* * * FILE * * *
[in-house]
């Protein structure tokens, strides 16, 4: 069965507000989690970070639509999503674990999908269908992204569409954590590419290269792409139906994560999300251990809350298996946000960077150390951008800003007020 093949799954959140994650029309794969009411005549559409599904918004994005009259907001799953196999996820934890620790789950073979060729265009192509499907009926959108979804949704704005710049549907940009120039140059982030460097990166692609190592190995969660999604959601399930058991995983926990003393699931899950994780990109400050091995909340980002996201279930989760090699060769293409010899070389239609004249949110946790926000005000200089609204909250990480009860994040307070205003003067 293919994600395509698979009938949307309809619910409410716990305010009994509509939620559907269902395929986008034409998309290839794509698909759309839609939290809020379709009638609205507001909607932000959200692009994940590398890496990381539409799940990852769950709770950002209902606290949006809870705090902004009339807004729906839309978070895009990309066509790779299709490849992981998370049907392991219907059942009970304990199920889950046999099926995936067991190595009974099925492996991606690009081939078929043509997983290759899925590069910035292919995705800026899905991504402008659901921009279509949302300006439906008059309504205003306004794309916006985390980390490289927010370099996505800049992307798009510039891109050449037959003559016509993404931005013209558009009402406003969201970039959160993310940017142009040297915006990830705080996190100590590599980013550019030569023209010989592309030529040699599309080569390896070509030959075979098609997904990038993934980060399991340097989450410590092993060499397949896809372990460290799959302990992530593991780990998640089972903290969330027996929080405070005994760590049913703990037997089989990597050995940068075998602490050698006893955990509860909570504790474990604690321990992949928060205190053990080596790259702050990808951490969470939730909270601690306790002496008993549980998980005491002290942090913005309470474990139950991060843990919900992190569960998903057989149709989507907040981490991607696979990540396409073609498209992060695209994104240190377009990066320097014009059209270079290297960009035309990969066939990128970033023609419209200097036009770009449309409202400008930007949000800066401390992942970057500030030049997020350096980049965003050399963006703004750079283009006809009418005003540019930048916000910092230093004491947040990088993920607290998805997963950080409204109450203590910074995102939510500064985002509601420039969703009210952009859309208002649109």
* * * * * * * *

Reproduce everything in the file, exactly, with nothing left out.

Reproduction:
[in-house]
């Protein structure tokens, strides 16, 4: 069965507000989690970070639509999503674990999908269908992204569409954590590419290269792409139906994560999300251990809350298996946000960077150390951008800003007020 093949799954959140994650029309794969009411005549559409599904918004994005009259907001799953196999996820934890620790789950073979060729265009192509499907009926959108979804949704704005710049549907940009120039140059982030460097990166692609190592190995969660999604959601399930058991995983926990003393699931899950994780990109400050091995909340980002996201279930989760090699060769293409010899070389239609004249949110946790926000005000200089609204909250990480009860994040307070205003003067 293919994600395509698979009938949307309809619910409410716990305010009994509509939620559907269902395929986008034409998309290839794509698909759309839609939290809020379709009638609205507001909607932000959200692009994940590398890496990381539409799940990852769950709770950002209902606290949006809870705090902004009339807004729906839309978070895009990309066509790779299709490849992981998370049907392991219907059942009970304990199920889950046999099926995936067991190595009974099925492996991606690009081939078929043509997983290759899925590069910035292919995705800026899905991504402008659901921009279509949302300006439906008059309504205003306004794309916006985390980390490289927010370099996505800049992307798009510039891109050449037959003559016509993404931005013209558009009402406003969201970039959160993310940017142009040297915006990830705080996190100590590599980013550019030569023209010989592309030529040699599309080569390896070509030959075979098609997904990038993934980060399991340097989450410590092993060499397949896809372990460290799959302990992530593991780990998640089972903290969330027996929080405070005994760590049913703990037997089989990597050995940068075998602490050698006893955990509860909570504790474990604690321990992949928060205190053990080596790259702050990808951490969470939730909270601690306790002496008993549980998980005491002290942090913005309470474990139950991060843990919900992190569960998903057989149709989507907040981490991607696979990540396409073609498209992060695209994104240190377009990066320097014009059209270079290297960009035309990969066939990128970033023609419209200097036009770009449309409202400008930007949000800066401390992942970057500030030049997020350096980049965003050399963006703004750079283009006809009418005003540019930048916000910092230093004491947040990088993920607290998805997963950080409204109450203590910074995102939510500064985002509601420039969703009210952009859309208002649109």